From the Desk - Eating Dairy on Shavuot
Shalom Friends! I hope this email finds you well and that you are enjoying a week of blessing. A Successful Week at Beth Ora Last Shabbat, we enjoyed a very successful Junior Congregation at Beth Ora with a few new children attending. Please let me know if you know of any children in Montreal who might like to attend our Junior Congregation which takes place each month. It is a place for children to learn about and sing the prayers in a lively and non-threatening environment. On Wednesday night, we celebrated LaG B'Omer. Many thanks to Howie Brown for setting up the bonfire and to Heshy Benshimon for leading us so beautifully in our singing. I'm also told the marshmallows were very tasty! Why Beth Ora? I'd like to fill you in on something else that happened here at Beth Ora this week. For the last few months, about 10 community members, representing a cross-section of Congregation Beth Ora, have been meeting to define what I see as the most important questions facing Beth Ora. We all know that we aspire to expand our membership. I myself am making numerous calls every week to encourage people to join Beth Ora and, thanks to the outreach efforts of others, the membership forms are coming in. But I see the potential for this community as lying in the answers we give to these three questions:
Purpose - Why is it important that Congregation Beth Ora continues?
Vision - What would we like Beth Ora to become? What kind of community do we hope to create? What kind of services, activities and learning should we have at Beth Ora and how do we hope people will experience our community?
Mission - What does Beth Ora need to do in order to reach the vision?
In 2012, the UJA-Federation of New York and Synagogues Together carried out extensive research on synagogues, resulting in a document entitled Vision and Data: Essential Building Blocks for Successful Synagogue Change. In this document, they report that one of the top drivers of overall satisfaction and personal growth is the degree to which a congregant resonates with the vision and values of the synagogue. Given this, the authors remark that "taken together, there is no question that a vision that resonates is not just a nice to have but a need to have." This process cannot be confined to the work of a core group. In our meetings, the team will develop ideas and sharpen perspectives on how we see Beth Ora and its potential. In a few months time, we will be expanding the conversation in order to share our ideas and hear your own thoughts as to what our community means in the lives of its members and what that might mean for new members coming through our doors. I’d love to hear your ideas in the meantime. The question of what Beth Ora should represent is tied into the question of what the Jewish People represent, as a whole. Interestingly enough, this is a topic that is referred to in this week’s Torah reading which refers to a principle called Kiddush Hashem. You can learn more about this in this short and inspiring video:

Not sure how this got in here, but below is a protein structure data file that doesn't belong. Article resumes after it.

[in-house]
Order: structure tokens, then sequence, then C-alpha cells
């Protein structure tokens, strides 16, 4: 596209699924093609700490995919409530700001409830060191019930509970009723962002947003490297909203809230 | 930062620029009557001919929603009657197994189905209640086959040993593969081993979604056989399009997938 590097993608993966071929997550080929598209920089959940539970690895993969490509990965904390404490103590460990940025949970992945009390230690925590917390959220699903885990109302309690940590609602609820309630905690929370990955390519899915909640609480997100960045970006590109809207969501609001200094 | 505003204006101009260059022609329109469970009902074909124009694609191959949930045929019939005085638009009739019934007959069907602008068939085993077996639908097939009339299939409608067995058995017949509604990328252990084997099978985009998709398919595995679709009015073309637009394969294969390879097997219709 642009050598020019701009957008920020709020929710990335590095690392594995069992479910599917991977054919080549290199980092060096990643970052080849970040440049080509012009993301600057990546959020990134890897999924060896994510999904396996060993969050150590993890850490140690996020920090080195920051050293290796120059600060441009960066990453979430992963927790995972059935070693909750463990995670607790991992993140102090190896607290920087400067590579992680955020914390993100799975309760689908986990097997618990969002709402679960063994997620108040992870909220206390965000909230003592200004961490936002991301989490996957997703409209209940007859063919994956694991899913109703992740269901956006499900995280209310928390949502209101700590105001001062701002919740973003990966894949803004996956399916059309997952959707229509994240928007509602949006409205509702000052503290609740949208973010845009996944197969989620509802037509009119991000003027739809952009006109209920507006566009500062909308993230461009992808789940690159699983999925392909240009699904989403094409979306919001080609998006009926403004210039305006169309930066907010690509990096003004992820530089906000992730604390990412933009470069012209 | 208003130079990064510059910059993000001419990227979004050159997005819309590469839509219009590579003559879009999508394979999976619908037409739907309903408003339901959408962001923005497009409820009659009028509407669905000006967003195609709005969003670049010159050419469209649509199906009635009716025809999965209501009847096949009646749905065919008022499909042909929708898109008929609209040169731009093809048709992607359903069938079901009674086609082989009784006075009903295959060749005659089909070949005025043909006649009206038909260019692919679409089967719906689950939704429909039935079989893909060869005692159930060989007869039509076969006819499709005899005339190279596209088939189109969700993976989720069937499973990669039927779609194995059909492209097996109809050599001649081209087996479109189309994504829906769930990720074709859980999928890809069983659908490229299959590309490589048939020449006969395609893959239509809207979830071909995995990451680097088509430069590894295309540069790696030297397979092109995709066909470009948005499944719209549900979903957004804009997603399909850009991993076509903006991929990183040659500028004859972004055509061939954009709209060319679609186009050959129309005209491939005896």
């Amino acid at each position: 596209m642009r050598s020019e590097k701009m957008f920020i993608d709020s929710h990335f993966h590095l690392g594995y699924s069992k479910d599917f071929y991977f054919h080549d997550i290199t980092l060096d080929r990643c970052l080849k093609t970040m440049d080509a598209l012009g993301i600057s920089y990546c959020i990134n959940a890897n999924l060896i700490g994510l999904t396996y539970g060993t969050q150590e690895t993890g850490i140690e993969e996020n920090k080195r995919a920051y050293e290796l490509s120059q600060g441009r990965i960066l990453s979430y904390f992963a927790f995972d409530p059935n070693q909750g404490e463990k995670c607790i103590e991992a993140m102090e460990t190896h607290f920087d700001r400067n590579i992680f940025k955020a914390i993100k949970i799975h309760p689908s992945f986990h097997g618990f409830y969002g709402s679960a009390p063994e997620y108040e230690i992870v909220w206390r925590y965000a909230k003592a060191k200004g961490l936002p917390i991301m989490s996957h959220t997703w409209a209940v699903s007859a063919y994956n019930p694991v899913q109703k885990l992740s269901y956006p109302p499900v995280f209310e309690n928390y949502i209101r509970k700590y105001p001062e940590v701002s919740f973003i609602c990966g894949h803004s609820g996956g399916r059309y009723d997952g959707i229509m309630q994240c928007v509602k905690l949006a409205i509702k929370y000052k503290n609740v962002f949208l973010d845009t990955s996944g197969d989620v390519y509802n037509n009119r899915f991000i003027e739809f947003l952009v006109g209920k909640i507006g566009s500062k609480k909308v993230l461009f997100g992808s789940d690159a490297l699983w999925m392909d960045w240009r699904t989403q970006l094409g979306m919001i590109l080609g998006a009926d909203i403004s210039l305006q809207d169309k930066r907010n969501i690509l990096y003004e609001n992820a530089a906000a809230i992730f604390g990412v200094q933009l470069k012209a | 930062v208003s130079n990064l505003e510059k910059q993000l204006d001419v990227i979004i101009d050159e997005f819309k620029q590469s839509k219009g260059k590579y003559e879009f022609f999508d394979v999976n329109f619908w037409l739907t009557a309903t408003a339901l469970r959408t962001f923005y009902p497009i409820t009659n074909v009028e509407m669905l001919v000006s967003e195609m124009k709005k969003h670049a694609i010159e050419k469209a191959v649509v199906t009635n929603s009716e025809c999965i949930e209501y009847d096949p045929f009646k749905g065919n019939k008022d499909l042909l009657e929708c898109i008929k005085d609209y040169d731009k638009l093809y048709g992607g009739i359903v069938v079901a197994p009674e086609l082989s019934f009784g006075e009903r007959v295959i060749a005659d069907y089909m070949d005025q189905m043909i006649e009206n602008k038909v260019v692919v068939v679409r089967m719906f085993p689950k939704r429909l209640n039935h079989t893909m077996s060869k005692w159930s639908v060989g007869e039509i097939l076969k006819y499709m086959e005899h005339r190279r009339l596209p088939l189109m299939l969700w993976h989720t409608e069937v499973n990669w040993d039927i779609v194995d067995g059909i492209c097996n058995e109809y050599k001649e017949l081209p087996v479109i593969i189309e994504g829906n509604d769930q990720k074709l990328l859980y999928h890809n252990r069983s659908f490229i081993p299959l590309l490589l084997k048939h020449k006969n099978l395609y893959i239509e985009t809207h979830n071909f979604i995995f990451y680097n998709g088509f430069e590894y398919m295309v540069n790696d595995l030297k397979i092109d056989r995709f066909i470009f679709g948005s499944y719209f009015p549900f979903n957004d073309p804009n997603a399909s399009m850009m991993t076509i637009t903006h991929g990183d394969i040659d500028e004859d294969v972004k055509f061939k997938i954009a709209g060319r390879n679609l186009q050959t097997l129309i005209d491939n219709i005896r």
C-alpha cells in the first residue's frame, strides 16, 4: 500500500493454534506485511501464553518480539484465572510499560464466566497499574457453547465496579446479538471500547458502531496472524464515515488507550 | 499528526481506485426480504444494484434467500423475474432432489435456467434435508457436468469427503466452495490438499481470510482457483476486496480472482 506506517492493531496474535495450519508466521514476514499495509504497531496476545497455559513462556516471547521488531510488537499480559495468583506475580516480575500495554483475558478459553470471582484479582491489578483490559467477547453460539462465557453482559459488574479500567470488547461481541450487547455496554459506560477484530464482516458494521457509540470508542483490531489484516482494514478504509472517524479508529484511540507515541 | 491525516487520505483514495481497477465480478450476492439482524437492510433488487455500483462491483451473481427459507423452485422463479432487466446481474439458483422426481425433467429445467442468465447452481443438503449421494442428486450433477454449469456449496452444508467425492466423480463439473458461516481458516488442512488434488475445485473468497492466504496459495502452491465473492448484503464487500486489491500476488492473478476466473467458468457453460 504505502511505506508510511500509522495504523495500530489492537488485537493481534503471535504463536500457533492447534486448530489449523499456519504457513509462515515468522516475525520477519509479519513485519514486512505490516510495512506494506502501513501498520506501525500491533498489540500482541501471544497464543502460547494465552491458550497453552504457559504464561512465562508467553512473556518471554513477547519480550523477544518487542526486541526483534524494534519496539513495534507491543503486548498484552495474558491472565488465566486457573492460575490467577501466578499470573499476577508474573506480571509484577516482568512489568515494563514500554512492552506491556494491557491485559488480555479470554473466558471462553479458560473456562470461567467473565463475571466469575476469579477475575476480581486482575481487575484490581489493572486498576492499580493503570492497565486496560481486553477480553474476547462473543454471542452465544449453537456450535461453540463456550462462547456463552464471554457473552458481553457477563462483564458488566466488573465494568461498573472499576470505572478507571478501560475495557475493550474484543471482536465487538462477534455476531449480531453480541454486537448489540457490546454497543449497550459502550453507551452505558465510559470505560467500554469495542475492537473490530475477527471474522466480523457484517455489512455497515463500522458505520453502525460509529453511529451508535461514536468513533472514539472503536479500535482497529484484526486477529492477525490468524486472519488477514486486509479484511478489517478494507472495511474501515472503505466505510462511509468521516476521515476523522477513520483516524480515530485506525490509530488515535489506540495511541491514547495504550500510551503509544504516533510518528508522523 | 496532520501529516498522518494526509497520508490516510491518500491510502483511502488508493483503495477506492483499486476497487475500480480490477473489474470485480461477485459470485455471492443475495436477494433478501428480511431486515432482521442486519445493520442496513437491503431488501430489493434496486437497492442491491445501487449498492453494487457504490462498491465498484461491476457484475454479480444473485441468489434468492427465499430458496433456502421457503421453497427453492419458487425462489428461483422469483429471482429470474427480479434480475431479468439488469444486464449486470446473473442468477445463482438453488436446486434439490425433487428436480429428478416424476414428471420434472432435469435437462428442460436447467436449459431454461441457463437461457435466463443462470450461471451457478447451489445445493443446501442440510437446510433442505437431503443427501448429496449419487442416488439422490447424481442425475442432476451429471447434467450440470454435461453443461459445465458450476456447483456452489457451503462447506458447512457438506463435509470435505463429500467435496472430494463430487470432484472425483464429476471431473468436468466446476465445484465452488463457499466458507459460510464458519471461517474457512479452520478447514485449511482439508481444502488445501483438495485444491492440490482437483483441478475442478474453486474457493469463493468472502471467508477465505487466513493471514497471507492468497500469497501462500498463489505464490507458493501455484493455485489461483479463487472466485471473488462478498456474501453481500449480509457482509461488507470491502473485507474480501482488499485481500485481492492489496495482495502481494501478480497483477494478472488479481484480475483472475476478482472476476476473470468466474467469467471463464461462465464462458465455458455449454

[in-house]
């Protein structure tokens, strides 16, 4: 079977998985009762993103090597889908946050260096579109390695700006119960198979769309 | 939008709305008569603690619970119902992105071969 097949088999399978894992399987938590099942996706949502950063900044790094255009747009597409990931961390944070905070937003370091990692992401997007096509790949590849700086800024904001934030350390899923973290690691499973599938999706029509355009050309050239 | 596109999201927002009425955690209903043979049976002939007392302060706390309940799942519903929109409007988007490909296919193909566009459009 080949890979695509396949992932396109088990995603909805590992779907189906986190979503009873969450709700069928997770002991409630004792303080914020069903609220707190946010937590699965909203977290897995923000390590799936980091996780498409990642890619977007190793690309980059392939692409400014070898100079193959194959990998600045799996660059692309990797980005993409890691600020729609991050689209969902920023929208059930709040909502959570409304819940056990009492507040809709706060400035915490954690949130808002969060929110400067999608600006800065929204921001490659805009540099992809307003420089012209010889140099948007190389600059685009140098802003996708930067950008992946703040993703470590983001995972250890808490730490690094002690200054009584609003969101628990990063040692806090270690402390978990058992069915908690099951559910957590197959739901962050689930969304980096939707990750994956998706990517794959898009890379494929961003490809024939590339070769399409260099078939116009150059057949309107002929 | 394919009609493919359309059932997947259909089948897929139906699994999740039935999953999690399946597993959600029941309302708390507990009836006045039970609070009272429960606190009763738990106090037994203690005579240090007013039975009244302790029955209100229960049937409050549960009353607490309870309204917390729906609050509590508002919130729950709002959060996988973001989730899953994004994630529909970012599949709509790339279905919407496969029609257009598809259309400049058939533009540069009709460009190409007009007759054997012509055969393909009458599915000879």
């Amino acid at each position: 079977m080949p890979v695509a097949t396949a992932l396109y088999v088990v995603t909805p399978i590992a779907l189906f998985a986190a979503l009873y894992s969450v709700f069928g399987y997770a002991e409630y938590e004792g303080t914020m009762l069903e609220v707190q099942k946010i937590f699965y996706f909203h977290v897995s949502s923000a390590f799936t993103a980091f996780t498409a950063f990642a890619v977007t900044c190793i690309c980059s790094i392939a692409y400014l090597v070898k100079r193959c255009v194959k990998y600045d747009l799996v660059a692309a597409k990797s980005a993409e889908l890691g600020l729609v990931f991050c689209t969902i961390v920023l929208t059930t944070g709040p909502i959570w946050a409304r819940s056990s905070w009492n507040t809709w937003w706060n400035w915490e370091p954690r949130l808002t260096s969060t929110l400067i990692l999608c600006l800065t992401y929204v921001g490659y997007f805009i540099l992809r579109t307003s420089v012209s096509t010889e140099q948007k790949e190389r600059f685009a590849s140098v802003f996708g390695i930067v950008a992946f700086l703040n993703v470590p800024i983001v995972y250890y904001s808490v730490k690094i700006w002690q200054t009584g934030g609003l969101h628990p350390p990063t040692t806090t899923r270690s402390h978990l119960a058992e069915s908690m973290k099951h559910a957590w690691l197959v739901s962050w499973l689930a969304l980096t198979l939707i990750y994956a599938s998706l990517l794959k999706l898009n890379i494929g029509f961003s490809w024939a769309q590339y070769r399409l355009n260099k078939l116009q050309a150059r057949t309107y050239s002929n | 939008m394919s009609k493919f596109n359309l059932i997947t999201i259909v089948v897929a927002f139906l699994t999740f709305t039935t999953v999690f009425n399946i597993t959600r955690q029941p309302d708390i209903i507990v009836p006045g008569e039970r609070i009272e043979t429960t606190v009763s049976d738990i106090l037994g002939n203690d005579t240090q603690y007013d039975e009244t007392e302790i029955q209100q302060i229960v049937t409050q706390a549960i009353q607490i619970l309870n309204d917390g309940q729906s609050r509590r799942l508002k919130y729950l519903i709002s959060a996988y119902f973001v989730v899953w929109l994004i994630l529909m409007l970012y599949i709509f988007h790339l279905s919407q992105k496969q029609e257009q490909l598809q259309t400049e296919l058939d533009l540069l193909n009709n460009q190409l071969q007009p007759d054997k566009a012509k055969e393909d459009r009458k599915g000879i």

Going Forward at Beth Ora This Shabbat in my sermon, I will be making an appeal to the congregation to assist me in a very important project which can make an enormous difference to our congregation and its members. Next Shabbat (May 12th) is a Kehillah (Community) Shabbat on which we will be celebrating the Second Bar Mitzvah of the 83 year old men in our community. Please put a note in your calendar to join us for this special celebration. Please look out for our Shavuot programming with learning, fun, food and activities for all ages! Mark your calendar for the 19th-21st May for what will be a wonderful and uplifting Yom Tov with the community. Wishing you all Shabbat Shalom, Rabbi Anthony and Carly Knopf Dovid, Rachelli, Yehuda and Avrami
What's the Deal with... Eating Dairy on Shavuot? Although eating meat is generally encouraged on Yom Tov as a way of expressing our festive joy, on Shavuot we have the custom of also eating dairy. Aliza Perez asked me what the deal is with this. Here are some reasons (in preparing this, I benefited from an Aish.com article by Rabbi Shraga Simmons):
The Giving of the Torah at Mount Sinai was the point at which the Jewish People were given the laws of how to slaughter and prepare meat for eating. Until then, the Jews had not followed these laws so their meat and cooking pots were not Kosher. So, the only alternative was to eat dairy.
The Torah is likened to milk in the Biblical book, Song of Songs. Just as milk can sustain the body of a nursing baby, so the Torah provides all the spiritual nourishment necessary for the human soul.
The numerical value of the Hebrew word for milk (chalav) is 40. Moses spent 40 days on Mount Sinai receiving the Torah.